What is a Credit Score?

Banks Editorial Team · November 1, 2018

Have you ever wondered what an average credit score is? Or what is a credit score? Do you know why having a healthy credit score is important? If so, you’re not alone – a 2017 study found that many Americans are unsure of what a good credit score is, or why credit scores are important. To put it simply, your credit score is a numerical representation of your trustworthiness when it comes to repaying debts. They range from 300 (the worst) to 850 (the best), and while different creditors may have higher or lower standards, anything from 650-699 is considered average (or ‘fair’), with scores 700 and up considered good or excellent. You can build your credit score in a variety of ways, and your score will come into play whenever you need to open a line of credit, whether it’s for a major purchase or for a new credit card.

What Is a Credit Score?

Your credit score is shaped primarily by five factors. First is your payment history, which shows your diligence in repaying debts on time and accounts for roughly 35-40% of your credit score. Second your total amount owed, which takes into account both the amount of money you’re currently borrowing, as well as the percentage of available credit you’re using (known as ‘credit utilization.’ This factor makes up roughly 20-30% of your credit score. Third is the length of your credit history, with a longer history reflecting more favorably on your creditworthiness and resulting in a higher credit score. This factor makes up roughly 15-21% of your credit score.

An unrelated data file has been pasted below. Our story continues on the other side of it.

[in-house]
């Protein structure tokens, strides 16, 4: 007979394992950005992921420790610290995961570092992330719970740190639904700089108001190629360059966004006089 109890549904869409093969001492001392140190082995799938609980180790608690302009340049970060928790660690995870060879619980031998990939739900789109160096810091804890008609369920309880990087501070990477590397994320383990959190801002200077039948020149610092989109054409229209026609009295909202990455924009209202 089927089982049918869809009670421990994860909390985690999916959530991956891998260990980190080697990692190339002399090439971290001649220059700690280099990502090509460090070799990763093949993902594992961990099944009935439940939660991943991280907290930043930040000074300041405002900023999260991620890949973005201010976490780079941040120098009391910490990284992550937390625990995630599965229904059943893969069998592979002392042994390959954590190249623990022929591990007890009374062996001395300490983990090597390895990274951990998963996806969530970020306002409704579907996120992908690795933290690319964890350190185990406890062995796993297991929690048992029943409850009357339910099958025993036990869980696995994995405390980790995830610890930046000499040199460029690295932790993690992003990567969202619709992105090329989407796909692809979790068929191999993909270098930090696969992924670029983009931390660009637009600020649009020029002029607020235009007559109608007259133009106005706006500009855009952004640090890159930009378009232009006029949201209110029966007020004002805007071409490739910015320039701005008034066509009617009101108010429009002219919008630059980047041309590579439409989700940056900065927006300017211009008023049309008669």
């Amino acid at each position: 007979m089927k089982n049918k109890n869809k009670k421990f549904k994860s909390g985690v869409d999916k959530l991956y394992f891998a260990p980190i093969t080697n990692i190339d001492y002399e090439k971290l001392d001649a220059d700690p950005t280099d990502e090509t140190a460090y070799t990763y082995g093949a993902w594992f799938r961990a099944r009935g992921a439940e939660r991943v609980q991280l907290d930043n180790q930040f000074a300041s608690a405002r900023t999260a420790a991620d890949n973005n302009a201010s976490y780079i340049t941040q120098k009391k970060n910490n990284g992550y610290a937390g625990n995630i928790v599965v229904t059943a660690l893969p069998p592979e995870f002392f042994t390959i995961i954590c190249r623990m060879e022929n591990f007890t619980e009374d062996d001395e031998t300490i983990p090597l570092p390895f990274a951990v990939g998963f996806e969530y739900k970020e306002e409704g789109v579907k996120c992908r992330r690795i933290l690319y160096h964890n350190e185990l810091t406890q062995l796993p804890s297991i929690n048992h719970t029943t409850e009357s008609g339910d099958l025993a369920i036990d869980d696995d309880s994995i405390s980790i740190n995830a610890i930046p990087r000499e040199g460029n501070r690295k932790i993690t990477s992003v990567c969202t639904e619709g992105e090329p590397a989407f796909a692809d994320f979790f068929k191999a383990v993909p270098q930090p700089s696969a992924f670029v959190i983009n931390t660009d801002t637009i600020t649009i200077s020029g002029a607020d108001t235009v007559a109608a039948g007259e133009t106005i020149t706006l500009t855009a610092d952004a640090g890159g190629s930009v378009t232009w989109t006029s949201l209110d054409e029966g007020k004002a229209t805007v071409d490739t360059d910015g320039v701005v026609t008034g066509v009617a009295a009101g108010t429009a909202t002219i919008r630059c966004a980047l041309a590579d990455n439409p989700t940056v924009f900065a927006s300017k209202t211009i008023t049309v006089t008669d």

Fourth is your ‘credit mix,’ or the different types of credit you’ve taken throughout your life. For example, car loans or mortgages are considered ‘installment credit,’ whereas credit cards are considered ‘revolving credit.’ More types of credit result in higher scores. This factor makes up about 10% of your credit score. Finally, ‘new credit’ or ‘credit inquiries’ – the number of new credit lines you have, the number of credit lines you’ve applied for recently that have required a creditor to check your score, etc. – also play a role in determining your credit score, and are responsible for about 10% of your overall score. To maintain an average or above-average credit score, you will need to ensure that you maintain these factors by doing things like paying bills on time, keeping your credit utilization at a reasonable level (about 20% is good), and having a healthy credit mix.

 

 

What is an Average Credit Score?

Experian, one of the major credit reporting agencies, says that most individuals’ credit scores fall somewhere between 600 and 750 (remember, the scale ranges from 300 to 850). However, that doesn’t mean that every score in that range is ‘average’ or good. In fact, scores between 649 and 550 are often considered poor. Scores between 650 and 699 are generally considered ‘fair,’ with scores between 700 and 749 considered good and 750 and above considered excellent. You should note, however, that different creditors may apply varying standards: for example, one creditor may consider a credit score of 720 merely ‘good’ while another could consider it excellent.

You may be wondering why you should care about credit scores. Your credit score can come into play in a variety of circumstances. The most common is when you seek to borrow money. This could include a mortgage on a home, financing for your car, or opening up a new line of credit for a credit card. Insurers also check your credit score to help determine if they will cover you, and the rates they charge you, although they used slightly modified credit scores called ‘insurance scores.’ Potential employers may ask for your credit score in some cases, although they can’t get it without your permission. Similarly, you may be asked to provide a credit score in certain renting situations, or to get utilities like electricity. If you have a below-average credit score, or if you don’t have one due to minimal credit history, or if you simply choose not to provide it, you may be asked to provide a larger security deposit.

 

 

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